Archive for January, 2017

Malapropism of the week

Jessica Taylor & Danielle Kurtzleben, “This week in Trump’s ‘Alternative Facts’“, NPR 1/29/2017

Less than 24 hours after White House press secretary had spouted numerous falsehoods about inauguration crowd size and more, Kellyanne Conway went on NBC’s “Meet the Press” to defend him. In the process, the counselor to President Donald Trump coined a phrase that’s now deigned to follow Trump throughout his presidency — “alternative facts.”

I imagine that they meant “destined”, not “deigned”.

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Why learn Cantonese and one way to do it

Anne Henochowicz, who for years was a mainstay at China Digital Times, and whom I have often cited on Language Log, has decided to branch out from Mandarin and tackle another important Sinitic language, Cantonese.

Check out her new blog:  “I’m Learning Cantonese:  Teaching Myself a Second Chinese Language“.

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The SISSILY countries

Iran, Iraq, Libya, Somalia, Sudan, Syria, Yemen. We’re going to need an acronym, in case we forget which are the seven countries on the blacklist. And Language Log is here for you: we have prepared one. Somalia-Iran-Sudan-Syria-Iraq-Libya-Yemen: SISSILY. We can refer to them as the SISSILY countries. And to convince you of the threat they pose, I have prepared a table of the statistics for all of the terrorist murders that the evil citizens of those countries have perpetrated so far. The table is below. I warn you, the data are rather shocking.

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Why electronic machine translation services sometimes seem to fail

The inability of Google Translate, Microsoft Translator, Baidu Fanyi, and other translation services to correctly render jī nián dàjí 鸡年大吉 (“may the / your year of the chicken be greatly auspicious!”) in various languages points up a vital distinction that I have long wanted to make, and now is as good a time as ever.  Namely, just as you could not expect these translation services to handle Cantonese, Shanghainese, Taiwanese, etc. (unless specifically and separately programmed to do so), we should not expect them to deal with Literary Sinitic / Classical Chinese (LS / CC).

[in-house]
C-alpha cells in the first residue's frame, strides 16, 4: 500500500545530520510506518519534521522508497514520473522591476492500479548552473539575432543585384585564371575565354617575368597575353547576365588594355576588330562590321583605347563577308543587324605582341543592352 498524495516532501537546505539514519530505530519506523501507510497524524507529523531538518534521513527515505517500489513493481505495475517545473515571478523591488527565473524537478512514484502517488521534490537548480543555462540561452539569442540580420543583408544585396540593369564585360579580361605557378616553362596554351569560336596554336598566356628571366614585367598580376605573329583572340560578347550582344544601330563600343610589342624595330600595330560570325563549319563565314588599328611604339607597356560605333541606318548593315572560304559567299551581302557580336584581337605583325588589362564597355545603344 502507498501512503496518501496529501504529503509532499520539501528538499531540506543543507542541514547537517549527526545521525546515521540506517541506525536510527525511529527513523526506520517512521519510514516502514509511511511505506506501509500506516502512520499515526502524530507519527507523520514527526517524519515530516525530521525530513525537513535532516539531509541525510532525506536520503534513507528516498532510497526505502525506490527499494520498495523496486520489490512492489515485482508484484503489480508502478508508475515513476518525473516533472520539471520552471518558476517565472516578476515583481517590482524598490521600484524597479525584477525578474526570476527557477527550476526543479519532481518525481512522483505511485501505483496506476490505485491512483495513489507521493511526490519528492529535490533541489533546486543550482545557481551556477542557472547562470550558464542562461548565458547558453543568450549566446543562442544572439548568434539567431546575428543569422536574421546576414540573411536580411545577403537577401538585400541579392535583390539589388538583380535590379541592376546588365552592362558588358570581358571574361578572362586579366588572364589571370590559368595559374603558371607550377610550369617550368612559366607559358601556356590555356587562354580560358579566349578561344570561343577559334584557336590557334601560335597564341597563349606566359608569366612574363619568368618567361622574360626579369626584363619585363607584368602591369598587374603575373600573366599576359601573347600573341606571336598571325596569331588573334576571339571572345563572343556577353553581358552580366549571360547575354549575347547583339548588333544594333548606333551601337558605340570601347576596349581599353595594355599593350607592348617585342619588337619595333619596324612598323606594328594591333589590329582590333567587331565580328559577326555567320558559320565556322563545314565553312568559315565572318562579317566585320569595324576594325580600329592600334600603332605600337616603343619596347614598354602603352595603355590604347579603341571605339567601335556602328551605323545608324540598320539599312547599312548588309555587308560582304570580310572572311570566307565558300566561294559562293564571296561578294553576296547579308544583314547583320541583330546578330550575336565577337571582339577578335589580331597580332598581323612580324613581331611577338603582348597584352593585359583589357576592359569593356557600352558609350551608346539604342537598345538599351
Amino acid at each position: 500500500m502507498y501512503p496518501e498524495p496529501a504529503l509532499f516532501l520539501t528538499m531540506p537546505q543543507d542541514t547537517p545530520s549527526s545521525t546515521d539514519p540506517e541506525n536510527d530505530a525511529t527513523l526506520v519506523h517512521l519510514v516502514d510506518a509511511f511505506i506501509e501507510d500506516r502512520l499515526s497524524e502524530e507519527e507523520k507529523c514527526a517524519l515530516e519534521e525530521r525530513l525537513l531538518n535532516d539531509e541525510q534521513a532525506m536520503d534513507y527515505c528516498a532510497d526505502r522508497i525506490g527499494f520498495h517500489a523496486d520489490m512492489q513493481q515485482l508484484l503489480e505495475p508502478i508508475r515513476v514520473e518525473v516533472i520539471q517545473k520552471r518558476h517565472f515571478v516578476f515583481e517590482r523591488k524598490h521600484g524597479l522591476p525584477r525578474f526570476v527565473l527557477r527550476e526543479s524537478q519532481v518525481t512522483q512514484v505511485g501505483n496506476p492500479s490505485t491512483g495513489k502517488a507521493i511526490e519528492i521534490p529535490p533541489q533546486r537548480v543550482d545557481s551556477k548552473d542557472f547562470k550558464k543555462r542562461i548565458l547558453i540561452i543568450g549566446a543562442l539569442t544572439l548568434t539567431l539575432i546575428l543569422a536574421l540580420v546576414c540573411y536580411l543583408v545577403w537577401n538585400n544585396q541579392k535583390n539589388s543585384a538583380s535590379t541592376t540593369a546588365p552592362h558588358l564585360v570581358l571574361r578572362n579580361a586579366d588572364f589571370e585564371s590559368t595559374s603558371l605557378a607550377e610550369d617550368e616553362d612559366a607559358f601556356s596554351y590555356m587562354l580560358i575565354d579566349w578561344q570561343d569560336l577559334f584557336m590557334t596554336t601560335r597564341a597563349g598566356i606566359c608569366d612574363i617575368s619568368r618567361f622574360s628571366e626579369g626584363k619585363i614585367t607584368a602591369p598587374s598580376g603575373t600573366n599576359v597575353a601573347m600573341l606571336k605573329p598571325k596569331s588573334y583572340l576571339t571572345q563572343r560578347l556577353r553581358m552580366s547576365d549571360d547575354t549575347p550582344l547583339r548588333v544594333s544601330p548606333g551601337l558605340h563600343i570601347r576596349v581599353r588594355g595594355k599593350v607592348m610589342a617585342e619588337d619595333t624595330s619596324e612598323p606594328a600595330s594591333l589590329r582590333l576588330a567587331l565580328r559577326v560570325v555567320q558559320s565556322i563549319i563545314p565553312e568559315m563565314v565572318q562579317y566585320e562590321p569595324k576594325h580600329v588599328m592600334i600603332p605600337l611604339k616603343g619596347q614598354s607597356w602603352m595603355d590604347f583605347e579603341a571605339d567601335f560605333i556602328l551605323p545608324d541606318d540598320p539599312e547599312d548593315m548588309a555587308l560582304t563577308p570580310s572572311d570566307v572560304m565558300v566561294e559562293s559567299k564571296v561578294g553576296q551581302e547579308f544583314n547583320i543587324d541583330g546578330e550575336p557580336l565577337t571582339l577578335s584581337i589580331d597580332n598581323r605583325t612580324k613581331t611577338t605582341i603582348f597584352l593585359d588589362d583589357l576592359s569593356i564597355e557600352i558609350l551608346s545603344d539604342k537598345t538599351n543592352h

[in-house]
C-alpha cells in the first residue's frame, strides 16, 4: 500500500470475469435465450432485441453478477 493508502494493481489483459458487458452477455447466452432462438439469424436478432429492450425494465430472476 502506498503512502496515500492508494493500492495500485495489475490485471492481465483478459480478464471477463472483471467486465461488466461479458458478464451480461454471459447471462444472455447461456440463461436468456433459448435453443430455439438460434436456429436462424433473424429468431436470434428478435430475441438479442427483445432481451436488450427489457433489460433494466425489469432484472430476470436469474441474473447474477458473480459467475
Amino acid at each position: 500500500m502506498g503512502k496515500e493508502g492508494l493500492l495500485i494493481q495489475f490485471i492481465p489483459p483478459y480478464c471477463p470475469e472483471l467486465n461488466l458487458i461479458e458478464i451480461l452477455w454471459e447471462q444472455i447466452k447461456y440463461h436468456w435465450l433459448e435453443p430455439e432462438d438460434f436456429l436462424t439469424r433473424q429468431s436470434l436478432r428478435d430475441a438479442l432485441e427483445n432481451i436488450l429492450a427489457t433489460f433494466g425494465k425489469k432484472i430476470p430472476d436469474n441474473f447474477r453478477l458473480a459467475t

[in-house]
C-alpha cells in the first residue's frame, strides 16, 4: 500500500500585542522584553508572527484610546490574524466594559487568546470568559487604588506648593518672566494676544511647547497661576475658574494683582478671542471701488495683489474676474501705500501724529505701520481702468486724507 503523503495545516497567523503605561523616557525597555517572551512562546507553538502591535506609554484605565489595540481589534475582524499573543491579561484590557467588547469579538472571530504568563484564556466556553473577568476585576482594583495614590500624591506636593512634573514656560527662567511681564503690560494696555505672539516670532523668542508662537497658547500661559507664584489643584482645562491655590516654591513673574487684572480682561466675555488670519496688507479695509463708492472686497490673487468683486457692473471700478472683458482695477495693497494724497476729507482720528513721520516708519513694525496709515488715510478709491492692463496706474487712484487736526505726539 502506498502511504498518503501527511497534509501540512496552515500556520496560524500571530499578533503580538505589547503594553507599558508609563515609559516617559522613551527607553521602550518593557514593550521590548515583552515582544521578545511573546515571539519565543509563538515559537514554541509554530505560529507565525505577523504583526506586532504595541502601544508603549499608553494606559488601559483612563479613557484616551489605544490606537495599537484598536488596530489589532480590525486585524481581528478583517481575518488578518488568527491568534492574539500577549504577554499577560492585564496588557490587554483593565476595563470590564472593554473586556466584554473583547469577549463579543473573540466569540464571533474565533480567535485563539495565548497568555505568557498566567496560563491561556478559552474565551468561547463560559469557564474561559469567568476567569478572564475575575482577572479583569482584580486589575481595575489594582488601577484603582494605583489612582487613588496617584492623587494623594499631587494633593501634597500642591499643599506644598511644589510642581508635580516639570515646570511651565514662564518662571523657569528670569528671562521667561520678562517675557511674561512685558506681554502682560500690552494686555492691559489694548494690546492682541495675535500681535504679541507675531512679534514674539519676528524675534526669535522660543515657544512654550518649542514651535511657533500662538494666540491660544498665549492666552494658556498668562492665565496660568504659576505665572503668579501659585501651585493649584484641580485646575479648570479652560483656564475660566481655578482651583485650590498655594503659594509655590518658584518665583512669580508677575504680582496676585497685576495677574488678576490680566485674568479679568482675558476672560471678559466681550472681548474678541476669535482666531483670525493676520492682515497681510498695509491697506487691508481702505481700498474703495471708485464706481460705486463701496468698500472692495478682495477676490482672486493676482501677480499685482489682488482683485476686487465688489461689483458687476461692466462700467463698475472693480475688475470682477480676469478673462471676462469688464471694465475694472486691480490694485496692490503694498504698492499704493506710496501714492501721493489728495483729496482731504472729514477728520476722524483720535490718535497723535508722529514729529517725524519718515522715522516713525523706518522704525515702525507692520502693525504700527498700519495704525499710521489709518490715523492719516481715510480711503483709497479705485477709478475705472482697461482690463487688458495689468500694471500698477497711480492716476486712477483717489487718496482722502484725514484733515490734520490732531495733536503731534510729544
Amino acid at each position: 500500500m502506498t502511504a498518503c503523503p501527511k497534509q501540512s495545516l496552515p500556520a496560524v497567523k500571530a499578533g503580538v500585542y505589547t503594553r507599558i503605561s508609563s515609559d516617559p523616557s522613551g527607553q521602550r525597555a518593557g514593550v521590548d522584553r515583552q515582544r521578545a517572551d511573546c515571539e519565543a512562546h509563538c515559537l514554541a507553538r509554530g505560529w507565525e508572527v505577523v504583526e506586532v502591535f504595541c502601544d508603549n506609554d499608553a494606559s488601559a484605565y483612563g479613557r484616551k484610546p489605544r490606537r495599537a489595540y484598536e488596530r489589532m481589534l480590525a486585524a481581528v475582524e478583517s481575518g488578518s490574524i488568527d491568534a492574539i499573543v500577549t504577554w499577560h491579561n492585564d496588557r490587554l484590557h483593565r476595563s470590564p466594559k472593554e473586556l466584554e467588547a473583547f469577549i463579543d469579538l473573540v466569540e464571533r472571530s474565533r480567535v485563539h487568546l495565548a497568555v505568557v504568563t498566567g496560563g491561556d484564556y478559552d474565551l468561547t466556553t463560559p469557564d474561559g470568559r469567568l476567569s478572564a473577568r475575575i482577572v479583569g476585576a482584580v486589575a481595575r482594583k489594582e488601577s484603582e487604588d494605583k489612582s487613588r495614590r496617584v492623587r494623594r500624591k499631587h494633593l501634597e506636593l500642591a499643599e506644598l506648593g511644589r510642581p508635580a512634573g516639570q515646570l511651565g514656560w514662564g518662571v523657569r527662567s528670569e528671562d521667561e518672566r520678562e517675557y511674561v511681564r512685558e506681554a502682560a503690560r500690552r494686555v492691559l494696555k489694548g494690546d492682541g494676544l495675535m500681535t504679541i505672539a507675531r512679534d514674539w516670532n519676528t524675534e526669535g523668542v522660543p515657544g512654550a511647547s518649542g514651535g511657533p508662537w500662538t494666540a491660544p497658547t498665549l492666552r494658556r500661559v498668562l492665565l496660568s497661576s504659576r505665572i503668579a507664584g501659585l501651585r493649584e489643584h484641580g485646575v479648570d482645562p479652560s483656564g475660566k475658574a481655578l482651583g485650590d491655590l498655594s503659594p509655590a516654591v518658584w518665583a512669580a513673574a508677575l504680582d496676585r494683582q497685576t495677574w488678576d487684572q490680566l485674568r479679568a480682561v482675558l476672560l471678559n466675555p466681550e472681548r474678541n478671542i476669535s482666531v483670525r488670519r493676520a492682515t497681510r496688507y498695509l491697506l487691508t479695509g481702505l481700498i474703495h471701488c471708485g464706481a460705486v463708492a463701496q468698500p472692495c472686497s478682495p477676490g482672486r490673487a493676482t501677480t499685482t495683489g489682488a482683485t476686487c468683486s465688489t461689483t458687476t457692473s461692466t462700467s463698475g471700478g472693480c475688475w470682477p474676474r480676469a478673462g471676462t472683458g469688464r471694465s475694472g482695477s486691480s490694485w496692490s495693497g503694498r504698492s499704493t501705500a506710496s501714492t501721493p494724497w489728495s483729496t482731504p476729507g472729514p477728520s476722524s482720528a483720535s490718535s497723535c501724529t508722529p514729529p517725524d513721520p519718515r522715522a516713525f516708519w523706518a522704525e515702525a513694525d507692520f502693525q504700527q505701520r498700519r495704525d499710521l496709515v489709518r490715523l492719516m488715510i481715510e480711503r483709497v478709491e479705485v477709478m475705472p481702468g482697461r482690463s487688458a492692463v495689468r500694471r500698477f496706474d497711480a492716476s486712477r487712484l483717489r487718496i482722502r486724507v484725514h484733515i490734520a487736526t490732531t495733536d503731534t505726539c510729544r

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Chicken is down

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Apologetic rat

The following ghastly photographs of a rat that was caught stealing from a convenience store in Heyuan, Guangdong province have gone viral on Chinese social media.

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WARNING:  viewer discretion advised.

The photographs following the page break may be upsetting to some readers.

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In a swirl of synonyms and grammar terms, calling a noun a noun

Dan Barry’s recent article in The New York Times is headed: “In a Swirl of ‘Untruths’ and ‘Falsehoods,’ Calling a Lie a Lie.” And pretty soon, he is of course reaching for the dread allegation of writing in the “passive”. Does he know what that charge means? No. Like almost everybody who has been to college in America, he vaguely knows that passive is bad in some way that he can’t quite put his finger on, but he doesn’t actually know when it is appropriate to use the term “passive” and when it isn’t (see this paper of mine for a couple of dozen similar cases of mistaken allegations of using the passive). He says this:

To say that someone has “lied,” an active verb, or has told a “lie,” a more passive, distancing noun, is to say that the person intended to deceive.

His “active verb” is not transitive, so it doesn’t have a passive version; and his “passive, distancing” counterpart is not verbal at all, and hence has nothing to do with passive constructions. What on earth does he think these terms mean? Nouns have nothing at all to do with either the grammatical concept of passive voice or the rhetorical concept of distancing oneself from the content of a claim.

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The temperature is struggling